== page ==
Ever since Pebble struck it big on Kickstarter, there's been no shortage of startups looking to cash in with their own smartwatches, fitness bands and gesture-control rings. But as backers of the Kreyos Meteor smartwatch have discovered, funding these projects on sites like Kickstarter and Indiegogo is a risky proposition, and one that rarely goes as planned.
Android Police has spotted a devastating account from Kreyos backers, describing a company that has grown increasingly hostile toward the people who funded the campaign. Among the backers' complaints:
- Many backers haven't received their watches, nearly 10 months after the anticipated delivery date.
- Those who have received watches aren't getting what they were promised. There's no Windows Phone app, no gesture control, no gamification platform and no sleep tracking. Waterproofing doesn't work properly, battery life doesn't last anywhere close to the advertised seven days, and there are many bugs.
- Shortly before shipping the first units, Kreyos amended its terms of service to deny refunds for Indiegogo backers. Those who pre-ordered outside Indiegogo must wait to receive their watches before returning them for refunds.
- The Kreyos team has reportedly been deleting complaints from its Facebook page.
Android Police also claims to have photos of Kreyos co-founder Steve Tan posing with a Ferrari, and, in a separate photo, with a mound of shopping bags from high-end retailers. Assuming these photos exist and reflect actual purchases, even if Tan didn't pay for these luxuries with crowdsourced money, the images don't look good to backers who haven't received what they paid for.
Kreyos should clearly take the brunt of the blame, but the company's behavior is enabled by crowdfunding dynamics. We live in a world where backers throw money at unproven startups; the technology press lavishes attention on those startups with very few caveats; and companies like Kickstarter and Indiegogo accept no liability when things go wrong.
Kreyos is hardly the only example of an imploding crowdfunding campaign, but it is a particularly alarming one. Here's a rundown of some other crowdfunded wearables that have faced delays or appear to be in limbo:
Agent by Secret Labs
The pitch: Billed as the "world's smartest watch," Agent promises wireless charging, downloadable apps, "world-class" developer tools and "unparalleled battery life."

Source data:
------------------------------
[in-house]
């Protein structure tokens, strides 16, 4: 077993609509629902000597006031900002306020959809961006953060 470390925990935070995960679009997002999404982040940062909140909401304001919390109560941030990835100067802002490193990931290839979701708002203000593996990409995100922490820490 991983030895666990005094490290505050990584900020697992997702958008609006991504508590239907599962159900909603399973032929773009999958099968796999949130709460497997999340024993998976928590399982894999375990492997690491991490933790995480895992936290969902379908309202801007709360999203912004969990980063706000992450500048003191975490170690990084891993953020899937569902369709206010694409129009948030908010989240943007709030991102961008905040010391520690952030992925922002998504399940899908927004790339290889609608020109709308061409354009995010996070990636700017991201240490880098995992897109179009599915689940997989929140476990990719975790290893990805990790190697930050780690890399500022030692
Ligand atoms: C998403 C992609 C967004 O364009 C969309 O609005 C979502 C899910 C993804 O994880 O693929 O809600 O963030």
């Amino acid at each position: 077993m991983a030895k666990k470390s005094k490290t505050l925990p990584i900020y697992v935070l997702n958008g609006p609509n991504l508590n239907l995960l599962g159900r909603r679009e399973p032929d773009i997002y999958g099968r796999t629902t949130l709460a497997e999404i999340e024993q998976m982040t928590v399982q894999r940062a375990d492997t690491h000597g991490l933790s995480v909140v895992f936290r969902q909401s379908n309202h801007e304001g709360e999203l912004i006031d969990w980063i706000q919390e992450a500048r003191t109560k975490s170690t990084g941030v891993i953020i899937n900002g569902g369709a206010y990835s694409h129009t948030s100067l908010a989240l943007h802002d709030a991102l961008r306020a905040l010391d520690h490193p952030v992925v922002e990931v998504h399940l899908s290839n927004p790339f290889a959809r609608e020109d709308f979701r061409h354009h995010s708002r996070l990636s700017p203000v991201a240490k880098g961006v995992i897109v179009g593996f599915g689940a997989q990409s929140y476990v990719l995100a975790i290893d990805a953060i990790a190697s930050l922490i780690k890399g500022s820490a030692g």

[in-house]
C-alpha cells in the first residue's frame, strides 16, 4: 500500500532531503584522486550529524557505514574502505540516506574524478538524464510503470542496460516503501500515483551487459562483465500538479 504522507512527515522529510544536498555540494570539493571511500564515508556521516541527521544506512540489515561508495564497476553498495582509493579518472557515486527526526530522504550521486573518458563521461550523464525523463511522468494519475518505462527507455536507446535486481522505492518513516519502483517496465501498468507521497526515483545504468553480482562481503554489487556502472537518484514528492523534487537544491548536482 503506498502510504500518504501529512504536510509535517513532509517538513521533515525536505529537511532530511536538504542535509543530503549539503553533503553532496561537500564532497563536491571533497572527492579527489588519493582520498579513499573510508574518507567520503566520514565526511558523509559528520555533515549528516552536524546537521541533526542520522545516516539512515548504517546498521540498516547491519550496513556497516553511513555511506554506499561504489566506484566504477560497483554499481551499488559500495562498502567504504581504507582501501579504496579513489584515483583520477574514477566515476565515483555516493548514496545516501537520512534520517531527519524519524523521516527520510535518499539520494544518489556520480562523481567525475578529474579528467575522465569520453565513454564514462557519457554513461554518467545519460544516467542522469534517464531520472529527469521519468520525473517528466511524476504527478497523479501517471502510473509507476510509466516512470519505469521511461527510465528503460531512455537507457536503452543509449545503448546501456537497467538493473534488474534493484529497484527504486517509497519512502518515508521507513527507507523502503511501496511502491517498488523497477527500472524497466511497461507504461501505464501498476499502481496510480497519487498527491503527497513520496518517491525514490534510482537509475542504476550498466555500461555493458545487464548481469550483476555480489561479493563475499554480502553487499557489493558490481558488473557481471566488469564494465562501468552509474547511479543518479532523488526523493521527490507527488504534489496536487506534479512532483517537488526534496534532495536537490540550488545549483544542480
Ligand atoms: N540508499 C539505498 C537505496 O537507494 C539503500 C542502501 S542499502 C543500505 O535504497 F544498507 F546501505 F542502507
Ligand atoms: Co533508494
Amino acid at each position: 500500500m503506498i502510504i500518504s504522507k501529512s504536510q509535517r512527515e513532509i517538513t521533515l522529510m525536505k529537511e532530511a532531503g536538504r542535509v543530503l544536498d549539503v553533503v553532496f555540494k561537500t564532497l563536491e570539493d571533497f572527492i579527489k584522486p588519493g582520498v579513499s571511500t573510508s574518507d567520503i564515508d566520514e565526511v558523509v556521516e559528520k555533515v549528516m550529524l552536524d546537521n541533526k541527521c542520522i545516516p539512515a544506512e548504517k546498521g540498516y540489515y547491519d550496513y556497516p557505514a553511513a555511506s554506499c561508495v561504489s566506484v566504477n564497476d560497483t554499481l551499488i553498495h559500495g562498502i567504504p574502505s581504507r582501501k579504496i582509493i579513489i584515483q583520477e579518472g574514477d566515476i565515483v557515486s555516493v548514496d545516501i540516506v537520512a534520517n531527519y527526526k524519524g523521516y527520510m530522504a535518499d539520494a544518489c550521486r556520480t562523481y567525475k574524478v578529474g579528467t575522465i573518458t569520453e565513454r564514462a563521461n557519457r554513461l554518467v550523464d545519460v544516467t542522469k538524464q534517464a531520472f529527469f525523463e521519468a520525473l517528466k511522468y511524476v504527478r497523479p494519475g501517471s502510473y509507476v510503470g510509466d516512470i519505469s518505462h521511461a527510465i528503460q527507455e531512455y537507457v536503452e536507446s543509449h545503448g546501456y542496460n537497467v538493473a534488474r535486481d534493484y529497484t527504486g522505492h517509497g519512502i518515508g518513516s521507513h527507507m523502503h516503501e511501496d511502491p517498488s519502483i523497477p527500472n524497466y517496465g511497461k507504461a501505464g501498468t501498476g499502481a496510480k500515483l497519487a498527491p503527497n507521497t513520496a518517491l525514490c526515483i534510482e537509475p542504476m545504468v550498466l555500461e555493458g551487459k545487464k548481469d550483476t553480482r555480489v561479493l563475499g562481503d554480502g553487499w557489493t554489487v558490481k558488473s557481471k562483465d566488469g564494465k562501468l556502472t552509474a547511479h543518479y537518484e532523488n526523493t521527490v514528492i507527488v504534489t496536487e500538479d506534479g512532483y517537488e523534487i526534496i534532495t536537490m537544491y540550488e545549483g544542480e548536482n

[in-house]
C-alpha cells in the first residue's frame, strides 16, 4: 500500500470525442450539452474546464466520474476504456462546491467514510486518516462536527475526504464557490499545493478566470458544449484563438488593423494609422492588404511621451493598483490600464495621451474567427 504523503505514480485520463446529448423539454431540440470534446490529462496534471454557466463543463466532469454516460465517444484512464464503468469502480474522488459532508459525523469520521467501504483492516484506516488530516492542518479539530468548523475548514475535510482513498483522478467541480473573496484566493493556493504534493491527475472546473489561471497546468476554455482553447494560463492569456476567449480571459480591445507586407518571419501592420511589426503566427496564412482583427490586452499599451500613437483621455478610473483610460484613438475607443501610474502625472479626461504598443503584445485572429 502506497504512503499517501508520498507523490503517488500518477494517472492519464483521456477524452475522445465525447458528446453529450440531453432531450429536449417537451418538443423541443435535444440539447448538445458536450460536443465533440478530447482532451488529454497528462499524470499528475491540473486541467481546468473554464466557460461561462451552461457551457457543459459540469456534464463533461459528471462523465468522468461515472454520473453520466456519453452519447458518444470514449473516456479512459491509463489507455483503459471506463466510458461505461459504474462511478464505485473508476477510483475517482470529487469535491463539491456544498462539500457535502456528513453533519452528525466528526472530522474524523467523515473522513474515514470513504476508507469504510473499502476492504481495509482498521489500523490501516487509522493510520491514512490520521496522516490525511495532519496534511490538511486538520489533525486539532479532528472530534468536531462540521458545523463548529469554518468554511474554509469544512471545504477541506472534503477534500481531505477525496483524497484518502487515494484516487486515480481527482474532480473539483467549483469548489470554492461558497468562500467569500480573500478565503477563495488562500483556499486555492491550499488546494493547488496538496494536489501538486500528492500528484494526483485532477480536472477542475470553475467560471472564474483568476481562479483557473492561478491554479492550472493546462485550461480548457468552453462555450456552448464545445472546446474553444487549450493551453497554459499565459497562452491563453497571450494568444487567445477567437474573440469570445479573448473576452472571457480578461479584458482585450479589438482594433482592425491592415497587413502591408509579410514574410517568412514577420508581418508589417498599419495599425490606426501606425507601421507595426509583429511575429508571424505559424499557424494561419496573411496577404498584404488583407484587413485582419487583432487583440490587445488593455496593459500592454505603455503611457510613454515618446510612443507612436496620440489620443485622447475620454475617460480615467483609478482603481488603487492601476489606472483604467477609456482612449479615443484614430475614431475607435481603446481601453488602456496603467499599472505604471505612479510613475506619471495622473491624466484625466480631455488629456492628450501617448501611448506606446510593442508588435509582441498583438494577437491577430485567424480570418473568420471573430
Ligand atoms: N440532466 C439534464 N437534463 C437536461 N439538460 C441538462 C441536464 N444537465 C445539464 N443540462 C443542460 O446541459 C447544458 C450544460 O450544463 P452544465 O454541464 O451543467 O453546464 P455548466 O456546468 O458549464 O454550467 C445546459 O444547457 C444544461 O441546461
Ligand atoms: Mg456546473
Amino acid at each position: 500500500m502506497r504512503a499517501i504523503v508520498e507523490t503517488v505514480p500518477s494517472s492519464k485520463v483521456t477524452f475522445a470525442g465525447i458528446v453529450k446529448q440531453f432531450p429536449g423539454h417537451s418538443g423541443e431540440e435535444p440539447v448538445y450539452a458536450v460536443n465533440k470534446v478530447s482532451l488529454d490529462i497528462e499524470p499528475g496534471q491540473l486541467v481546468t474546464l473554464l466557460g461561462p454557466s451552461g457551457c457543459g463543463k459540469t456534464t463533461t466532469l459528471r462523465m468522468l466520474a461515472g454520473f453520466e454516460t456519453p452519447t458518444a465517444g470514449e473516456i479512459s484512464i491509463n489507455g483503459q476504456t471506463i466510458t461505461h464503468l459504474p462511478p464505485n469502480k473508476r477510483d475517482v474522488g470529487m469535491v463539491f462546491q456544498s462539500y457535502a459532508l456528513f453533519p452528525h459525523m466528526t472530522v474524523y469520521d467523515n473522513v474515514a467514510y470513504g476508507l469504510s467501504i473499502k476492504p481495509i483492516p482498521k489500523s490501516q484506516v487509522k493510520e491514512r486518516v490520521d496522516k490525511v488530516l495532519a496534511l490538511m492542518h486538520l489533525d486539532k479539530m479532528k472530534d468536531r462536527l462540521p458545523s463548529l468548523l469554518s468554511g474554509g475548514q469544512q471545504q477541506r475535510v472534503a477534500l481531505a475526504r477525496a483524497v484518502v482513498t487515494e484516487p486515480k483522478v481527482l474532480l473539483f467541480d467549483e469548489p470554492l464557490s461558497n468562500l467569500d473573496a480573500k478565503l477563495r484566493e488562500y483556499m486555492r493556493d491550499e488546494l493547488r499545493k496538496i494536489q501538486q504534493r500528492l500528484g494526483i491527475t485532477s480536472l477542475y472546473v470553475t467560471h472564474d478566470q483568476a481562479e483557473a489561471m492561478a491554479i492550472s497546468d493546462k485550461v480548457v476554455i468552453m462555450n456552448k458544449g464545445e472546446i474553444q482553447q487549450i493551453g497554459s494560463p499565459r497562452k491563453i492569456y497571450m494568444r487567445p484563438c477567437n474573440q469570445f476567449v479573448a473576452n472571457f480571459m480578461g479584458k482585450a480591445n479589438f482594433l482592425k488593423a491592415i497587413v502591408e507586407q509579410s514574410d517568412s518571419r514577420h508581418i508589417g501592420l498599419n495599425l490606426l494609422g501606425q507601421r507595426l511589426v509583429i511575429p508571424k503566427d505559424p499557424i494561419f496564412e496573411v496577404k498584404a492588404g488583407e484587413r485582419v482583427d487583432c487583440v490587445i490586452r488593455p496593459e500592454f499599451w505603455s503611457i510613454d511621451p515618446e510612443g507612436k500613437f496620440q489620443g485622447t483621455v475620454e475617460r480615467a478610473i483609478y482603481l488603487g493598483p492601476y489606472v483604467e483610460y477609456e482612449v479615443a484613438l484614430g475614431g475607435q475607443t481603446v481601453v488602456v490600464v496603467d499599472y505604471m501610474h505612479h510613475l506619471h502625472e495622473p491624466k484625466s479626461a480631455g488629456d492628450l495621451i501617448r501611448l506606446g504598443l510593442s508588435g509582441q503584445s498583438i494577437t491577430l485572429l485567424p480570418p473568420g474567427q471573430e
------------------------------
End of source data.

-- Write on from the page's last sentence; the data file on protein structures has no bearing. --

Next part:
Funded: June 2013 on Kickstarter for $1,012,742
Estimated delivery: December 2013
Status: The latest update, from July 2014, shows the watch still in production and includes photos from a visit to the manufacturer. The makers apologized for the delays, but gave no new timeline for shipping.
The pitch: It's a fitness bracelet that tracks exercises, reps, sets, heart rate and calories burned, with syncing to iPhone and Android.
Funded: March 2013 on Indiegogo for $580,710
Estimated delivery: July 2013
Status: The first "couple thousand devices" started shipping a couple weeks ago--more than a year behind schedule--according to an update on Amiigo's Website.
The pitch:MEMI is a smart bracelet "made for women by women," with notifications for calls, text messages and calendar alerts.
Funded: November 2013 on Kickstarter for $101,144
Estimated delivery: August 2014
Status: An August 6 update says the product is taking more time and costing more money than its creators anticipated, so the makers have "decided to hit the pause button" on manufacturing until they can raise additional funds. Early backers shouldn't expect their bracelets until next spring.
The pitch: This high-tech ring has an LED display that shows the time and serves up notifications from iOS and Android devices.
Funded: December 2013 on IndieGogo for $297,699
Estimated delivery: April 2014
Status: The creators just announced a new design that promises 30 percent more battery life over the original, but it's very different from the original concept. Backers can apparently still get the original design if they want. There's no word on when either of the rings will ship.
The pitch: This smartwatch has an earpiece that allows "private calling" similar to a smartphone. It also promises gesture controls, notifications and standalone apps.
Funded: September 2013 on Kickstarter for $616,231
Estimated delivery: December 2013
Status: The creators have reportedly started shipping one of its designs in a single band size, but most other models are still in production.